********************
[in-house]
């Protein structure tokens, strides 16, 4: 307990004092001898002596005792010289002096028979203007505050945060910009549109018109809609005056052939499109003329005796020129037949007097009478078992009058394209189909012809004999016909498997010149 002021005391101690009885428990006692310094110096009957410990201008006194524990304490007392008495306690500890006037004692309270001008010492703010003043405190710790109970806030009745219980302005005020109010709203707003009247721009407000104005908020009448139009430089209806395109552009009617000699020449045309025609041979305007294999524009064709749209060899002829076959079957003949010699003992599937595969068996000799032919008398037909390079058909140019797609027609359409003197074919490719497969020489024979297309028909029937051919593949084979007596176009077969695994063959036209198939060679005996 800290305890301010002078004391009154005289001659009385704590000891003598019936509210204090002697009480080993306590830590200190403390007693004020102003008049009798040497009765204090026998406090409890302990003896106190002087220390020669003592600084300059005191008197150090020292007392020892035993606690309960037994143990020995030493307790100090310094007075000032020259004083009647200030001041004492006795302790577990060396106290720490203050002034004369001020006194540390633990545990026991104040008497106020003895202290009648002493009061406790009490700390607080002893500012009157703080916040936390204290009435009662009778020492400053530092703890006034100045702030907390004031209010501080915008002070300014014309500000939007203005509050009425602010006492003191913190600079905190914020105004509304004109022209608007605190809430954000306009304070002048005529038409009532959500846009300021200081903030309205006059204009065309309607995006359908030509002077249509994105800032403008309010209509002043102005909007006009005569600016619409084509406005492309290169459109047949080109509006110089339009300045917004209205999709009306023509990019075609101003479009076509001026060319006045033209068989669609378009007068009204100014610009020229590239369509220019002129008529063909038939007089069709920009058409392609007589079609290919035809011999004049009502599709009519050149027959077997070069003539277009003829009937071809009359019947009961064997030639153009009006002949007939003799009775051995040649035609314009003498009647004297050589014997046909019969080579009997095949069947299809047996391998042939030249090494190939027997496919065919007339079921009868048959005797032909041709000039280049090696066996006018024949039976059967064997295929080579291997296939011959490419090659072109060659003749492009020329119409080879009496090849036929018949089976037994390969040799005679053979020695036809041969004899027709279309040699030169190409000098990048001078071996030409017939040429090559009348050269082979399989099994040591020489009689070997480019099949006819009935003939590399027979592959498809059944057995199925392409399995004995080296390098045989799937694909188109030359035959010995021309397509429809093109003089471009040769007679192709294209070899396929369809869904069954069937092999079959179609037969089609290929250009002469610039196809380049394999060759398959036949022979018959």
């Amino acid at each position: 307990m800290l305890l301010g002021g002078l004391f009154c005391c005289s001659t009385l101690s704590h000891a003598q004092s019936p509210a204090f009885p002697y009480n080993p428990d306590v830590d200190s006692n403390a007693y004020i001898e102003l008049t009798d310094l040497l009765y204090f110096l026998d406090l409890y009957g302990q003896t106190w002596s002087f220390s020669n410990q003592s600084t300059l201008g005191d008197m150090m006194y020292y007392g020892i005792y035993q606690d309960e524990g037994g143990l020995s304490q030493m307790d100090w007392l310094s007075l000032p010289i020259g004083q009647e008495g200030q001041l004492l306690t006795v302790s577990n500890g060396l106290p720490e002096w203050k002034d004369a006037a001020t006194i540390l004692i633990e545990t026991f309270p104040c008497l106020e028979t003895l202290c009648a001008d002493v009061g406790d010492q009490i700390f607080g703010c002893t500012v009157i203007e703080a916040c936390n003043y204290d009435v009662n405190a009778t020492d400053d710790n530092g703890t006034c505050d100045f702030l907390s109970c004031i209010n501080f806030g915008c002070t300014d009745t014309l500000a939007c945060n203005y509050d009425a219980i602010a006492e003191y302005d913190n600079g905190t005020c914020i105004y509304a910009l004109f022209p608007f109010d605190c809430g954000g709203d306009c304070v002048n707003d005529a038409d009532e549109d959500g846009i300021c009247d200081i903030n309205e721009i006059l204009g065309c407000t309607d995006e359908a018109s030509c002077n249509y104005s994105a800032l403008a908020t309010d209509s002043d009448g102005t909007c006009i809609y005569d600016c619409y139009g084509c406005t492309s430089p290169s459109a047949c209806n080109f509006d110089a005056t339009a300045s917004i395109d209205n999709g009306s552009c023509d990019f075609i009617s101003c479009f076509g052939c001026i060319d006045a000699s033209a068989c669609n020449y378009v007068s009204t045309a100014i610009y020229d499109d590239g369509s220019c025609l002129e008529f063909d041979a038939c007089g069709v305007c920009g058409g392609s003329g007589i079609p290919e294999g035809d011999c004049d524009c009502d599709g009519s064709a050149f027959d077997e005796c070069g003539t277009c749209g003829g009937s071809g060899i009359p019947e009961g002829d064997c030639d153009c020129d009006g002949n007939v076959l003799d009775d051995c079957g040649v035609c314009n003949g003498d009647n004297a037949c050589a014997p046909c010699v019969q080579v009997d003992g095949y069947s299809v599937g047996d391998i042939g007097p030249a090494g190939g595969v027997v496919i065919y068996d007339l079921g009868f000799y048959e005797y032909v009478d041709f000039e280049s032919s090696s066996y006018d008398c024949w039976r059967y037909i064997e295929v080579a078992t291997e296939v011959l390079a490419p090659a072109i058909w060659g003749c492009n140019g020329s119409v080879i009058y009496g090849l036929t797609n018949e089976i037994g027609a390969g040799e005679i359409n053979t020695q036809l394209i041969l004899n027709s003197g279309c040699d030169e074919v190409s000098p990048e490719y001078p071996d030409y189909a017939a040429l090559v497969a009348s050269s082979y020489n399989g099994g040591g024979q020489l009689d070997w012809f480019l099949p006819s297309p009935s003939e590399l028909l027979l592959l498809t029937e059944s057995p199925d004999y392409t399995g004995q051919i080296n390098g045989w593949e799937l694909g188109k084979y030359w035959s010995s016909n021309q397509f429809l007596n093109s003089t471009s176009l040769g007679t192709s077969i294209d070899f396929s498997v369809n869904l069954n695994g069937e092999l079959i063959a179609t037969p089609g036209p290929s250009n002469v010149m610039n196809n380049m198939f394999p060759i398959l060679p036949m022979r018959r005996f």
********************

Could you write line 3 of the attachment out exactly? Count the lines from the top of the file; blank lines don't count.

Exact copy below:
């Amino acid at each position: 307990m800290l305890l301010g002021g002078l004391f009154c005391c005289s001659t009385l101690s704590h000891a003598q004092s019936p509210a204090f009885p002697y009480n080993p428990d306590v830590d200190s006692n403390a007693y004020i001898e102003l008049t009798d310094l040497l009765y204090f110096l026998d406090l409890y009957g302990q003896t106190w002596s002087f220390s020669n410990q003592s600084t300059l201008g005191d008197m150090m006194y020292y007392g020892i005792y035993q606690d309960e524990g037994g143990l020995s304490q030493m307790d100090w007392l310094s007075l000032p010289i020259g004083q009647e008495g200030q001041l004492l306690t006795v302790s577990n500890g060396l106290p720490e002096w203050k002034d004369a006037a001020t006194i540390l004692i633990e545990t026991f309270p104040c008497l106020e028979t003895l202290c009648a001008d002493v009061g406790d010492q009490i700390f607080g703010c002893t500012v009157i203007e703080a916040c936390n003043y204290d009435v009662n405190a009778t020492d400053d710790n530092g703890t006034c505050d100045f702030l907390s109970c004031i209010n501080f806030g915008c002070t300014d009745t014309l500000a939007c945060n203005y509050d009425a219980i602010a006492e003191y302005d913190n600079g905190t005020c914020i105004y509304a910009l004109f022209p608007f109010d605190c809430g954000g709203d306009c304070v002048n707003d005529a038409d009532e549109d959500g846009i300021c009247d200081i903030n309205e721009i006059l204009g065309c407000t309607d995006e359908a018109s030509c002077n249509y104005s994105a800032l403008a908020t309010d209509s002043d009448g102005t909007c006009i809609y005569d600016c619409y139009g084509c406005t492309s430089p290169s459109a047949c209806n080109f509006d110089a005056t339009a300045s917004i395109d209205n999709g009306s552009c023509d990019f075609i009617s101003c479009f076509g052939c001026i060319d006045a000699s033209a068989c669609n020449y378009v007068s009204t045309a100014i610009y020229d499109d590239g369509s220019c025609l002129e008529f063909d041979a038939c007089g069709v305007c920009g058409g392609s003329g007589i079609p290919e294999g035809d011999c004049d524009c009502d599709g009519s064709a050149f027959d077997e005796c070069g003539t277009c749209g003829g009937s071809g060899i009359p019947e009961g002829d064997c030639d153009c020129d009006g002949n007939v076959l003799d009775d051995c079957g040649v035609c314009n003949g003498d009647n004297a037949c050589a014997p046909c010699v019969q080579v009997d003992g095949y069947s299809v599937g047996d391998i042939g007097p030249a090494g190939g595969v027997v496919i065919y068996d007339l079921g009868f000799y048959e005797y032909v009478d041709f000039e280049s032919s090696s066996y006018d008398c024949w039976r059967y037909i064997e295929v080579a078992t291997e296939v011959l390079a490419p090659a072109i058909w060659g003749c492009n140019g020329s119409v080879i009058y009496g090849l036929t797609n018949e089976i037994g027609a390969g040799e005679i359409n053979t020695q036809l394209i041969l004899n027709s003197g279309c040699d030169e074919v190409s000098p990048e490719y001078p071996d030409y189909a017939a040429l090559v497969a009348s050269s082979y020489n399989g099994g040591g024979q020489l009689d070997w012809f480019l099949p006819s297309p009935s003939e590399l028909l027979l592959l498809t029937e059944s057995p199925d004999y392409t399995g004995q051919i080296n390098g045989w593949e799937l694909g188109k084979y030359w035959s010995s016909n021309q397509f429809l007596n093109s003089t471009s176009l040769g007679t192709s077969i294209d070899f396929s498997v369809n869904l069954n695994g069937e092999l079959i063959a179609t037969p089609g036209p290929s250009n002469v010149m610039n196809n380049m198939f394999p060759i398959l060679p036949m022979r018959r005996f």